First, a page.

.’. Some Africans have woolly hair.


551. Hence the names are not applied with strict accuracy even in the case of the affirmative syllogism; and when the syllogism is negative, they are not applicable at all: since in negative propositions we have no means of comparing the relative extension of the terms employed. Had we said in the major premiss of our typical syllogism, ‘No mammals are cold-blooded,’ and drawn the conclusion ‘No whales are cold-blooded,’ we could not have compared the relative extent of the terms ‘mammal’ and ‘cold-blooded,’ since one has been simply excluded from the other.


552. So far we have rather described than defined the syllogism. All the products of thought, it will be remembered, are the results of comparison. The syllogism, which is one of them, may be so regarded in two ways—

(1) As the comparison of two propositions by means of a third.

(2) As the comparison of two terms by means of a third or middle term.

553. The two propositions which are compared with one another are the major premiss and the conclusion, which are brought into connection by means of the minor premiss. Thus in the syllogism above given we compare the conclusion ‘All whales are warm-blooded’ with the major premiss ‘All mammals are warm-blooded,’ and find that the former is contained under the latter, as soon as we become acquainted with the intermediate proposition ‘All whales are mammals.’

554. The two terms which are compared with one another are of course the major and minor.

555. The syllogism is merely a form into which our deductive inferences may be thrown for the sake of exhibiting their conclusiveness. It is not the form which they naturally assume in speech or writing. Practically the conclusion is generally stated first and the premisses introduced by some causative particle as ‘because,’ ‘since,’ ‘for,’ &c. We start with our conclusion, and then give the reason for it by supplying the premisses.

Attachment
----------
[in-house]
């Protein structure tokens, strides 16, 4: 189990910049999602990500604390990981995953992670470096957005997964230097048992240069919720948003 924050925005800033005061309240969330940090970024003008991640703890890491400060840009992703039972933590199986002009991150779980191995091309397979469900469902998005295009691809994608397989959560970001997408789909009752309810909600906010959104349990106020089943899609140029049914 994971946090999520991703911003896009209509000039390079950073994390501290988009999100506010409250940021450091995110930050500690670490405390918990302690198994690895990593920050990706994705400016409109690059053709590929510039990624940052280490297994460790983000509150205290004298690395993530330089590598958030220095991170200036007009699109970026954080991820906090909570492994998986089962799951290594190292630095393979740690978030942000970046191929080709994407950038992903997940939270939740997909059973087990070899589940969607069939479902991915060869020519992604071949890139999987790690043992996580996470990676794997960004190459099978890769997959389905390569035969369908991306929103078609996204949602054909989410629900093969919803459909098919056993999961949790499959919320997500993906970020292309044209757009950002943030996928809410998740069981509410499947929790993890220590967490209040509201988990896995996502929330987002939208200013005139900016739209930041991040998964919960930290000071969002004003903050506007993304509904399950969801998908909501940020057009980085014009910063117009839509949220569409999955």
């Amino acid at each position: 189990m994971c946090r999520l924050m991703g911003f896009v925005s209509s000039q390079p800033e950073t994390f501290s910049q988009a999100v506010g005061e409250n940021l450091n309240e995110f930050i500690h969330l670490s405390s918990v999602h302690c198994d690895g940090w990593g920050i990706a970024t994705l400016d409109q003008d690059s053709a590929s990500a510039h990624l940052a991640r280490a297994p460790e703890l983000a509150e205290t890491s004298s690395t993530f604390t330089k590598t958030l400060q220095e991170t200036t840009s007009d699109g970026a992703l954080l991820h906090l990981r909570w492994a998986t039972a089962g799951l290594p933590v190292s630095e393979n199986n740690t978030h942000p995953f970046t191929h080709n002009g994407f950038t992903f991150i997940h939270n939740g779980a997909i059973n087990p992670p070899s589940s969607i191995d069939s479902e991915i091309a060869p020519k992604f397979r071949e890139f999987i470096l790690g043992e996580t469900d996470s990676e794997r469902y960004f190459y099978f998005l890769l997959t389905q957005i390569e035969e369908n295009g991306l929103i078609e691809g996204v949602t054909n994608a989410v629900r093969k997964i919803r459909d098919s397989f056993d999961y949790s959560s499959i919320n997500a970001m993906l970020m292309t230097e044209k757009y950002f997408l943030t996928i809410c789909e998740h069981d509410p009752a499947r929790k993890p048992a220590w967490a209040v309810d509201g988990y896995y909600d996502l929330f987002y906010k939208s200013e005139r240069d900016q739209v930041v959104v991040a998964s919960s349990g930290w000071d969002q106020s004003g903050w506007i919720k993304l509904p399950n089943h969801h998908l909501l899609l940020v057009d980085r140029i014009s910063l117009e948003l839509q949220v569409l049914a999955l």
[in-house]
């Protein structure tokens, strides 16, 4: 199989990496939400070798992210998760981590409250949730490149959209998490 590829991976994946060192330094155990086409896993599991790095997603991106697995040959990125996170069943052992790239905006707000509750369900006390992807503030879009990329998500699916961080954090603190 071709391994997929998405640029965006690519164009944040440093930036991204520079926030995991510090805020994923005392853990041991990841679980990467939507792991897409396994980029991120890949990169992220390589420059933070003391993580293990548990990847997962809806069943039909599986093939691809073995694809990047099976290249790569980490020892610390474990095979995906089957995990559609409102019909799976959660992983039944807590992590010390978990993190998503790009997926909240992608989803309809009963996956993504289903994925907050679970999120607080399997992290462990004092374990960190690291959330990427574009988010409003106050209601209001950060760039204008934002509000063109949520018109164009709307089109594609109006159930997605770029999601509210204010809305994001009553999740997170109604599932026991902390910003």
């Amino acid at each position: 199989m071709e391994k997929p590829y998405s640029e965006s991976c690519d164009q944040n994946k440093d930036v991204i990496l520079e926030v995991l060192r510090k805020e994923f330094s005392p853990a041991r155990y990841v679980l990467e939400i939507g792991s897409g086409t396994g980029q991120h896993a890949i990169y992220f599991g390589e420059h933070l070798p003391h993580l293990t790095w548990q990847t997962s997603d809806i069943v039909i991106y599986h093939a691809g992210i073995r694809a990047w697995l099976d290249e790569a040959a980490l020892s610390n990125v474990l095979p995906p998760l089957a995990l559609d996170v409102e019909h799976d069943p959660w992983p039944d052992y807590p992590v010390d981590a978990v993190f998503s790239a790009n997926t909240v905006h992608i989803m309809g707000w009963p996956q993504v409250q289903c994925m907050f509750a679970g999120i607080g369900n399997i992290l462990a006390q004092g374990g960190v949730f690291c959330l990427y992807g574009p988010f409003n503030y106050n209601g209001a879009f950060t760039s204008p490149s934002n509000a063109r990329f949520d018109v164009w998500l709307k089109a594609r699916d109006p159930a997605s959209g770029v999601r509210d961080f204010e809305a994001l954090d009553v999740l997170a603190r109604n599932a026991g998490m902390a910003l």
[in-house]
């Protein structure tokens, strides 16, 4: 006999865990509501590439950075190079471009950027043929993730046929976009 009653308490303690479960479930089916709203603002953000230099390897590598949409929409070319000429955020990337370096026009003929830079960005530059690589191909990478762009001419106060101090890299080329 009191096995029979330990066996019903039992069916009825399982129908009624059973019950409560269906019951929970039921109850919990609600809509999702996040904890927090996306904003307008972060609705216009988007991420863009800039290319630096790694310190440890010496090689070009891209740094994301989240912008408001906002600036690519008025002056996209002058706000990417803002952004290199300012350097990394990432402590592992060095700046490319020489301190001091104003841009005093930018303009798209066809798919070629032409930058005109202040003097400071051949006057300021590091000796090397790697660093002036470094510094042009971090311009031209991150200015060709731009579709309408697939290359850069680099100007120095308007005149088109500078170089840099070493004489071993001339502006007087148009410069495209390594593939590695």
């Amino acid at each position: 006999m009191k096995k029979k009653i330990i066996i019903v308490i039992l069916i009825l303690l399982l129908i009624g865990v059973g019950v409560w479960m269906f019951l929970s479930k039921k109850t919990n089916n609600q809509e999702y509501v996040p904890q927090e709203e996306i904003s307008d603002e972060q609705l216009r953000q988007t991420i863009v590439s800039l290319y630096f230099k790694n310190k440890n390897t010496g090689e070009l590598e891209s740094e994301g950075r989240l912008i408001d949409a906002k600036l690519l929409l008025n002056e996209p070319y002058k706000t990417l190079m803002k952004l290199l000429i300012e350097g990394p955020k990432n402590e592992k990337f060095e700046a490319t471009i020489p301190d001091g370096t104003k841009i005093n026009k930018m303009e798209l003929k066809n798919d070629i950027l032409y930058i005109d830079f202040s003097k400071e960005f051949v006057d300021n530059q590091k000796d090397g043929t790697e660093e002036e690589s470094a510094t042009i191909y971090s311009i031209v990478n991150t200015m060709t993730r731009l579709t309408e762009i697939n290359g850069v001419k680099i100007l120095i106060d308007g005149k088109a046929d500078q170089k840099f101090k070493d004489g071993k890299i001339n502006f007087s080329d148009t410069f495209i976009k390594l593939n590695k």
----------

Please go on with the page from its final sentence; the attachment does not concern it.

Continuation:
556. The conclusion, as thus stated first, was called by logicians the Problema or Quaestio, being regarded as a problem or question, to which a solution or answer was to be found by supplying the premisses.

557. In common discourse and writing the syllogism is usually stated defectively, one of the premisses or, in some cases, the conclusion itself being omitted. Thus instead of arguing at full length

All men are fallible,
The Pope is a man,
.’. The Pope is fallible,

we content ourselves with saying ‘The Pope is fallible, for he is a man,’ or ‘The Pope is fallible, because all men are so’; or perhaps we should merely say ‘All men are fallible, and the Pope is a man,’ leaving it to the sagacity of our hearers to supply the desired conclusion. A syllogism, as thus elliptically stated, is commonly, though incorrectly, called an Enthymeme. When the major premiss is omitted, it is called an Enthymeme of the First Order; when the minor is omitted, an Enthymeme of the Second Order; and when the conclusion is omitted an Enthymeme of the Third Order.